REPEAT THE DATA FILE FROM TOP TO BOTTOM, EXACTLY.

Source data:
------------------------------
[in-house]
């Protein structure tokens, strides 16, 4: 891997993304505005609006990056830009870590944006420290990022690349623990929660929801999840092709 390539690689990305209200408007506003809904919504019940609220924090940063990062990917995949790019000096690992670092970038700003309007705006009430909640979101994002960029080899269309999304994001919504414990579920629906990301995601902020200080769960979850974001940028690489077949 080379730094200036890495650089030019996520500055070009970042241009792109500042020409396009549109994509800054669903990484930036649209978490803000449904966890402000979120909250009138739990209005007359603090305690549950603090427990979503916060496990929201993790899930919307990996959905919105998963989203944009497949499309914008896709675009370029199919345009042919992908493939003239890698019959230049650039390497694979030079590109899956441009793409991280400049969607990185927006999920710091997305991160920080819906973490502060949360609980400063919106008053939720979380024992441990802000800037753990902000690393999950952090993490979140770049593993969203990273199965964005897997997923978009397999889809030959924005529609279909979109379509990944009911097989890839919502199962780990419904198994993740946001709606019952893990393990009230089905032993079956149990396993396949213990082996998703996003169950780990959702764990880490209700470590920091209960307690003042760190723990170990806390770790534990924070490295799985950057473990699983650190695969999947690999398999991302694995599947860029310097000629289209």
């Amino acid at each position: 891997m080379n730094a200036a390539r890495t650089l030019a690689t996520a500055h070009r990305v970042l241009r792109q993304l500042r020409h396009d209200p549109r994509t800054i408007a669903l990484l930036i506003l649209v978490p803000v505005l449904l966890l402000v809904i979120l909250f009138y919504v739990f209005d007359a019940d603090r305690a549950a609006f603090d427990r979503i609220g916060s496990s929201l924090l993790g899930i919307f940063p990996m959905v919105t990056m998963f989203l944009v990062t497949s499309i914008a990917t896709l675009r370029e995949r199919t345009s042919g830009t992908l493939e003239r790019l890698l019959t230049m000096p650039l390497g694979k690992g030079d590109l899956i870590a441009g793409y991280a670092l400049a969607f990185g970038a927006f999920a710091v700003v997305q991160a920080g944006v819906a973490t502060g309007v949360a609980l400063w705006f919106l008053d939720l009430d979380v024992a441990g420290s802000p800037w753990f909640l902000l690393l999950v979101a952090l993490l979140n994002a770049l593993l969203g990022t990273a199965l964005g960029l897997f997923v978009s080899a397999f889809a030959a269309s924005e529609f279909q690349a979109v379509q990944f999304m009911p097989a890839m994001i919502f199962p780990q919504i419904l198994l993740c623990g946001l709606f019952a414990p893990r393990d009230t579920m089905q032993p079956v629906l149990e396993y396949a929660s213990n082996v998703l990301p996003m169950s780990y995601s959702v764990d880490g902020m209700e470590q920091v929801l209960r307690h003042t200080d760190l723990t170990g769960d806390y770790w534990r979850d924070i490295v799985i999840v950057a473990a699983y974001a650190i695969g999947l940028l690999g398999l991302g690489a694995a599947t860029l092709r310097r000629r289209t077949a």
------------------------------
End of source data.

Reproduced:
[in-house]
């Protein structure tokens, strides 16, 4: 891997993304505005609006990056830009870590944006420290990022690349623990929660929801999840092709 390539690689990305209200408007506003809904919504019940609220924090940063990062990917995949790019000096690992670092970038700003309007705006009430909640979101994002960029080899269309999304994001919504414990579920629906990301995601902020200080769960979850974001940028690489077949 080379730094200036890495650089030019996520500055070009970042241009792109500042020409396009549109994509800054669903990484930036649209978490803000449904966890402000979120909250009138739990209005007359603090305690549950603090427990979503916060496990929201993790899930919307990996959905919105998963989203944009497949499309914008896709675009370029199919345009042919992908493939003239890698019959230049650039390497694979030079590109899956441009793409991280400049969607990185927006999920710091997305991160920080819906973490502060949360609980400063919106008053939720979380024992441990802000800037753990902000690393999950952090993490979140770049593993969203990273199965964005897997997923978009397999889809030959924005529609279909979109379509990944009911097989890839919502199962780990419904198994993740946001709606019952893990393990009230089905032993079956149990396993396949213990082996998703996003169950780990959702764990880490209700470590920091209960307690003042760190723990170990806390770790534990924070490295799985950057473990699983650190695969999947690999398999991302694995599947860029310097000629289209």
């Amino acid at each position: 891997m080379n730094a200036a390539r890495t650089l030019a690689t996520a500055h070009r990305v970042l241009r792109q993304l500042r020409h396009d209200p549109r994509t800054i408007a669903l990484l930036i506003l649209v978490p803000v505005l449904l966890l402000v809904i979120l909250f009138y919504v739990f209005d007359a019940d603090r305690a549950a609006f603090d427990r979503i609220g916060s496990s929201l924090l993790g899930i919307f940063p990996m959905v919105t990056m998963f989203l944009v990062t497949s499309i914008a990917t896709l675009r370029e995949r199919t345009s042919g830009t992908l493939e003239r790019l890698l019959t230049m000096p650039l390497g694979k690992g030079d590109l899956i870590a441009g793409y991280a670092l400049a969607f990185g970038a927006f999920a710091v700003v997305q991160a920080g944006v819906a973490t502060g309007v949360a609980l400063w705006f919106l008053d939720l009430d979380v024992a441990g420290s802000p800037w753990f909640l902000l690393l999950v979101a952090l993490l979140n994002a770049l593993l969203g990022t990273a199965l964005g960029l897997f997923v978009s080899a397999f889809a030959a269309s924005e529609f279909q690349a979109v379509q990944f999304m009911p097989a890839m994001i919502f199962p780990q919504i419904l198994l993740c623990g946001l709606f019952a414990p893990r393990d009230t579920m089905q032993p079956v629906l149990e396993y396949a929660s213990n082996v998703l990301p996003m169950s780990y995601s959702v764990d880490g902020m209700e470590q920091v929801l209960r307690h003042t200080d760190l723990t170990g769960d806390y770790w534990r979850d924070i490295v799985i999840v950057a473990a699983y974001a650190i695969g999947l940028l690999g398999l991302g690489a694995a599947t860029l092709r310097r000629r289209t077949a």